The major histocompatibility complex (MHC) of the secondary transplant tissue donor influences the cross-reactivity of alloreactive memory cells.
Research output: Contribution to journal › Article
Memory cells are currently thought to be a major barrier to tolerance induction in transplantation. However, whether alloreactive memory cells resulting from a primary transplant have cross-reactivity in a second transplant is unclear. Here, we used skin transplantation from BALB/c mice donors to pre-sensitize C(57) BL/6 (B6) mice. One month later, several strains of mice (including BALB/c, DBA/2, NOD, C3H and B6 mice) were chosen as donors to construct a memory model of heterotopic cardiac transplantation. The higher degree of MHC mismatch to sensitizing MHC resulted in longer Median survival times (MSTs, BALB/c 3.63 days VS C3H 6.08 days). 3.5 days after cardiac transplantation, compared with the BALB/c and DBA/2 groups, in the groups of NOD and C3H, the infiltration of inflammatory cells in the grafts, the proportion and proliferation of memory cells in spleens, and the function of allogeneic antibodies decreased significantly. The varying degrees of MHC mismatch between the primary and secondary donors influenced the intensity of alloreactive memory cell function, the higher degree of MHC mismatch resulted in better tolerance during secondary transplantation, and these may be related to the changed activation, proliferation and function of the alloreactive memory cells.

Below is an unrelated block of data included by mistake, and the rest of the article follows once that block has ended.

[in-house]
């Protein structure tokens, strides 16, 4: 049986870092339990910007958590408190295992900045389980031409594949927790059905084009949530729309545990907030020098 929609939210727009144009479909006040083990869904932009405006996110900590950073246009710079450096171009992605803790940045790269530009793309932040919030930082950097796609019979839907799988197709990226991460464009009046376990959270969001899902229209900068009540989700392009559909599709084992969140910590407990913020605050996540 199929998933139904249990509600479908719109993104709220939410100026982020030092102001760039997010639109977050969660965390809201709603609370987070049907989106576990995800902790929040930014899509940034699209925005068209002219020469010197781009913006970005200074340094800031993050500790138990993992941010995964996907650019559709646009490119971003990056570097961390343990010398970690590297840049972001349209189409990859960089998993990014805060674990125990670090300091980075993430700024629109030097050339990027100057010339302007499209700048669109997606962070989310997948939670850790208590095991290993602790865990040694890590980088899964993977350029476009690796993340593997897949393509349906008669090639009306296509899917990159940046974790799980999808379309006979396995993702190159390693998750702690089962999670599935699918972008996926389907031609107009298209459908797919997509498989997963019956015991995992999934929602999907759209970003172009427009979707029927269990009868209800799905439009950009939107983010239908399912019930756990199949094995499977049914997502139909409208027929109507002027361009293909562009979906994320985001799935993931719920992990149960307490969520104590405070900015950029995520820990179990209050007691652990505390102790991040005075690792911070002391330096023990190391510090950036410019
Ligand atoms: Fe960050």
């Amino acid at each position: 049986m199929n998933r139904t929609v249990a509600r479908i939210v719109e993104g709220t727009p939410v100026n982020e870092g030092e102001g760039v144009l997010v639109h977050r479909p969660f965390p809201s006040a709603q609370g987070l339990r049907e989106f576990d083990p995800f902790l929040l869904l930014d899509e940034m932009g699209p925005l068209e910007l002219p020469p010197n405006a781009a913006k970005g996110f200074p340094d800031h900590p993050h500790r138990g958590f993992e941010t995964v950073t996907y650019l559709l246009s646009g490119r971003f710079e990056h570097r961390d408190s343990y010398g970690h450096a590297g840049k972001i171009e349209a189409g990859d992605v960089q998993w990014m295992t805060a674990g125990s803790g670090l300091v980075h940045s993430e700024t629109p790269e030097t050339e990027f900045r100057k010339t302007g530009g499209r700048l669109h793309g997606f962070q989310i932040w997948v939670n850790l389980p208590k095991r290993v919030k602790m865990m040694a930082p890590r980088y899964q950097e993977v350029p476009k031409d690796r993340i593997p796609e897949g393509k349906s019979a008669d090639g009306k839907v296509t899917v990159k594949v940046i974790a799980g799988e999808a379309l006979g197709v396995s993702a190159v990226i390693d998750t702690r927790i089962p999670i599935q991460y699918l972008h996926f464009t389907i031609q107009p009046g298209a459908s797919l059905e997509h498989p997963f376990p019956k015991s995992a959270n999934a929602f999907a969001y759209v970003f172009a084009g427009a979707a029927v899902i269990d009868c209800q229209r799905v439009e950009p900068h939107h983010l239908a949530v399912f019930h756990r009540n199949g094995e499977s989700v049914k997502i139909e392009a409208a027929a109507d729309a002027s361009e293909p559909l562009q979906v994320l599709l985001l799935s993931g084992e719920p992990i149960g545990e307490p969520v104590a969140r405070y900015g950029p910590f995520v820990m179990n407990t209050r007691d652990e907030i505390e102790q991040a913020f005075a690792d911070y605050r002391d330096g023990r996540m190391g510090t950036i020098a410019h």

|Research areas and keywords||
Subject classification (UKÄ) – MANDATORY
|Journal||Scandinavian Journal of Immunology|
|Publication status||Published - 2011|